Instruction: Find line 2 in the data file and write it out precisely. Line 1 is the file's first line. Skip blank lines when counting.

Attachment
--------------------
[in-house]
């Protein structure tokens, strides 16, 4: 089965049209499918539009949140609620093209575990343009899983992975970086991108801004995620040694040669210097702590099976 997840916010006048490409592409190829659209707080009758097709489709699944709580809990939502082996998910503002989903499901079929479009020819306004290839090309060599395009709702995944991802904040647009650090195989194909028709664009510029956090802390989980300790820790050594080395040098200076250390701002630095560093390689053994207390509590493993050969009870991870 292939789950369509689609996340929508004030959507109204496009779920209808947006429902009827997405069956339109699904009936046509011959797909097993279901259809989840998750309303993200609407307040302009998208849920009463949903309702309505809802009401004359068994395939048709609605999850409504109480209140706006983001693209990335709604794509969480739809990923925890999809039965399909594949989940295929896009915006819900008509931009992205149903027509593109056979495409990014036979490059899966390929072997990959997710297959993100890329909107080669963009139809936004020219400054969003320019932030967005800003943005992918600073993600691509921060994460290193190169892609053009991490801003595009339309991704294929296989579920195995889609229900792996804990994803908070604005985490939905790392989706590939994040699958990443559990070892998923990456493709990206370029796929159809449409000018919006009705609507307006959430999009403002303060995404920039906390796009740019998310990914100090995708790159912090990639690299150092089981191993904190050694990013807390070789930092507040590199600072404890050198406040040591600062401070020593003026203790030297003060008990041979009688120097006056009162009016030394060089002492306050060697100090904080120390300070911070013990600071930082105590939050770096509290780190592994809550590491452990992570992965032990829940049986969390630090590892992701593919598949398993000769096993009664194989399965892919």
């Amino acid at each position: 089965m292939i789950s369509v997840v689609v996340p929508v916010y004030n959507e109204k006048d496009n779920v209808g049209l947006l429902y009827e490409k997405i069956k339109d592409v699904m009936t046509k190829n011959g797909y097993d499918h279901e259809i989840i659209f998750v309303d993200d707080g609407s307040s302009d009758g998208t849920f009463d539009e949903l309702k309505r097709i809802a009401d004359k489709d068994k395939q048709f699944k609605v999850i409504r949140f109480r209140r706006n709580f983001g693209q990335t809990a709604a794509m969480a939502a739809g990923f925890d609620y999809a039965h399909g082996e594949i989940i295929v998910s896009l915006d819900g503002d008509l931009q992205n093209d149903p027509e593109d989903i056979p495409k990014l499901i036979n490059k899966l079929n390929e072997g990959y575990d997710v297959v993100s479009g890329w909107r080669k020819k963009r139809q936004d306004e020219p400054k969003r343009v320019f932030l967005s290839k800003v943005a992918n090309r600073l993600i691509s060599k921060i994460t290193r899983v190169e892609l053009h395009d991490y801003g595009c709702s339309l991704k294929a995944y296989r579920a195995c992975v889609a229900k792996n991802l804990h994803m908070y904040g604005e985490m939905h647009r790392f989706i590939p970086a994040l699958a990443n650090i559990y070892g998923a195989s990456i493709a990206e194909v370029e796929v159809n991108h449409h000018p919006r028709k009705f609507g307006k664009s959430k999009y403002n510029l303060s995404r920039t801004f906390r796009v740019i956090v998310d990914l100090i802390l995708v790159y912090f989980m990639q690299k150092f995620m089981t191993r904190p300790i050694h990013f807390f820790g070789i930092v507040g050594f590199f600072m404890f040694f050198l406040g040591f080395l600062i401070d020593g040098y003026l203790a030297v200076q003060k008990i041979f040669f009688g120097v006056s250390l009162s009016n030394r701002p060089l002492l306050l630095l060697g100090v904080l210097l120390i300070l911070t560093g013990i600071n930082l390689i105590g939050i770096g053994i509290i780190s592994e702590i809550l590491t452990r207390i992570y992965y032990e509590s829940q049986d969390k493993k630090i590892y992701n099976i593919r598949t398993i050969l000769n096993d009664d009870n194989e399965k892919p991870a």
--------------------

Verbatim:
């Protein structure tokens, strides 16, 4: 089965049209499918539009949140609620093209575990343009899983992975970086991108801004995620040694040669210097702590099976 997840916010006048490409592409190829659209707080009758097709489709699944709580809990939502082996998910503002989903499901079929479009020819306004290839090309060599395009709702995944991802904040647009650090195989194909028709664009510029956090802390989980300790820790050594080395040098200076250390701002630095560093390689053994207390509590493993050969009870991870 292939789950369509689609996340929508004030959507109204496009779920209808947006429902009827997405069956339109699904009936046509011959797909097993279901259809989840998750309303993200609407307040302009998208849920009463949903309702309505809802009401004359068994395939048709609605999850409504109480209140706006983001693209990335709604794509969480739809990923925890999809039965399909594949989940295929896009915006819900008509931009992205149903027509593109056979495409990014036979490059899966390929072997990959997710297959993100890329909107080669963009139809936004020219400054969003320019932030967005800003943005992918600073993600691509921060994460290193190169892609053009991490801003595009339309991704294929296989579920195995889609229900792996804990994803908070604005985490939905790392989706590939994040699958990443559990070892998923990456493709990206370029796929159809449409000018919006009705609507307006959430999009403002303060995404920039906390796009740019998310990914100090995708790159912090990639690299150092089981191993904190050694990013807390070789930092507040590199600072404890050198406040040591600062401070020593003026203790030297003060008990041979009688120097006056009162009016030394060089002492306050060697100090904080120390300070911070013990600071930082105590939050770096509290780190592994809550590491452990992570992965032990829940049986969390630090590892992701593919598949398993000769096993009664194989399965892919």